Tuesday, July 1, 2014

What's going on with mugshot publication in North Carolina?

Publishing mugshots has become big business, and is now attracting legislative scrutiny.  Critics point out that an innocent person can be arrested and photographed before the charges are dropped, only to find his or her mugshot in the local press or on the internet.  The mugshot might be seen by a potential employer, customer, girlfriend's dad, etc., resulting in reputational and financial loss.  In the most egregious cases, internet mugshot publishers charge a fee to remove an innocent person's mugshot from their website.

A number of states have enacted laws to curb perceived abuses relating to publication of mugshots, and North Carolina's General Assembly is currently considering similar legislation.

Rep. Tim Moffitt (Buncombe County) introduced a bill to prevent any mugshots for misdemeanor charges (not felonies) from being published unless and until the accused person is convicted.  Moffitt explained that "publishing pictures for all the world to see of people arrested for charges that may not be sustained just serves no public purpose.  It’s not journalism and it's not fair – it’s sensationalism to drive web traffic that plays to the worst part of our natures."  Moffitt's bill would create the following new statutory language:
G.S. 15A‑502 is amended by adding a new subsection to read: "(f) A photograph of a person charged with the commission of a misdemeanor or felony taken by a law enforcement officer or agency pursuant to this section is confidential and exempt from disclosure as a public record under Chapter 132 of the General Statutes, except that the photograph may be disclosed to the public if (i) the person is charged with a felony or (ii) the officer or agency determines that release of the photograph is reasonably necessary to secure the public's safety. Any photograph exempt from disclosure under this subsection shall become public upon conviction of the person charged.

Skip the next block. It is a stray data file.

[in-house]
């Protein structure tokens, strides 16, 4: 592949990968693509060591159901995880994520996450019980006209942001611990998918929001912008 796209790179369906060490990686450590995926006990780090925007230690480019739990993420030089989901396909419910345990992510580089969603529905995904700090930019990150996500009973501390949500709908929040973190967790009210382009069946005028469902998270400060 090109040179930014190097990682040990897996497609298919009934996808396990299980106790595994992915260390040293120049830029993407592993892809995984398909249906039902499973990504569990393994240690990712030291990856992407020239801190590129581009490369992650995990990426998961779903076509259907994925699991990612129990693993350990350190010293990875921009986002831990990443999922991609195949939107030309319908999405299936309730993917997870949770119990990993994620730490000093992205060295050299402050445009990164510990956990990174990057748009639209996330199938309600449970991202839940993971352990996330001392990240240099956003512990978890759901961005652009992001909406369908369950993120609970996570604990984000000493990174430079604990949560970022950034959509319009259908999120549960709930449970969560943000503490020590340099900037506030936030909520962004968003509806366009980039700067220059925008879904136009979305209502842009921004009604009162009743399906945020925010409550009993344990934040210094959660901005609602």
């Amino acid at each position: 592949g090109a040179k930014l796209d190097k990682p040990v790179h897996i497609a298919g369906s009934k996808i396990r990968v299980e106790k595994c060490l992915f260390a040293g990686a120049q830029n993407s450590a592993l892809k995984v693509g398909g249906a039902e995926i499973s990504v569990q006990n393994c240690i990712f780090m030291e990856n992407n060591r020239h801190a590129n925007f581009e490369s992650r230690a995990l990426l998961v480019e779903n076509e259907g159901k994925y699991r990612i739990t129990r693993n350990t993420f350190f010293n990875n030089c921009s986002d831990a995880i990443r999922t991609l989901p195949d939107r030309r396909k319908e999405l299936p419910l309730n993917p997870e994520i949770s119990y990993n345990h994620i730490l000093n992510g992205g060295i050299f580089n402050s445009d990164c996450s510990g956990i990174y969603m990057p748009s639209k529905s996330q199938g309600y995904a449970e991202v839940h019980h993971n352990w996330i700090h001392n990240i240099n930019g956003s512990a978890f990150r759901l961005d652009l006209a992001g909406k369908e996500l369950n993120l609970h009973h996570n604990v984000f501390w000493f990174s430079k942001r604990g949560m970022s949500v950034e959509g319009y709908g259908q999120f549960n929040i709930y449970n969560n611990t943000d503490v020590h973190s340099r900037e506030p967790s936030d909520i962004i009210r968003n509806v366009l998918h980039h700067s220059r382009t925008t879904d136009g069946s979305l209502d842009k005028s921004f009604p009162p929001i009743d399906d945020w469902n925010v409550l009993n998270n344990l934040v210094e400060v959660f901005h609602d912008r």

Last week, the bill was rewritten and placed in Senate Bill 734.  The new language would require the Administrative Office of the Courts and the Department of Public Safety to study this issue and report back to the General Assembly before the end of 2014.  The revised language reads as follows:
The Administrative Office of the Courts and the Department of Public Safety shall study whether or not photographs of individuals charged with a crime should be a public record, including the admissibility of such photographs, posting on the Internet of such photographs prior to conviction, and any other matters related to the use of photographs of charged individuals. The Administrative Office of the Courts and the Department of Public Safety shall report, with recommendations, to the Joint Legislative Oversight Committee on Justice and Public Safety on or before December 31, 2014.
Similar bills in each house would be more limited, focusing on the mug shot publishers who charge to remove images.  It's unclear at this point which, if any, of the bills will be enacted.

Some commentators have little confidence any legislative action will have much effect.  Mugshot publishers have already proven adept at avoiding similar state laws. 

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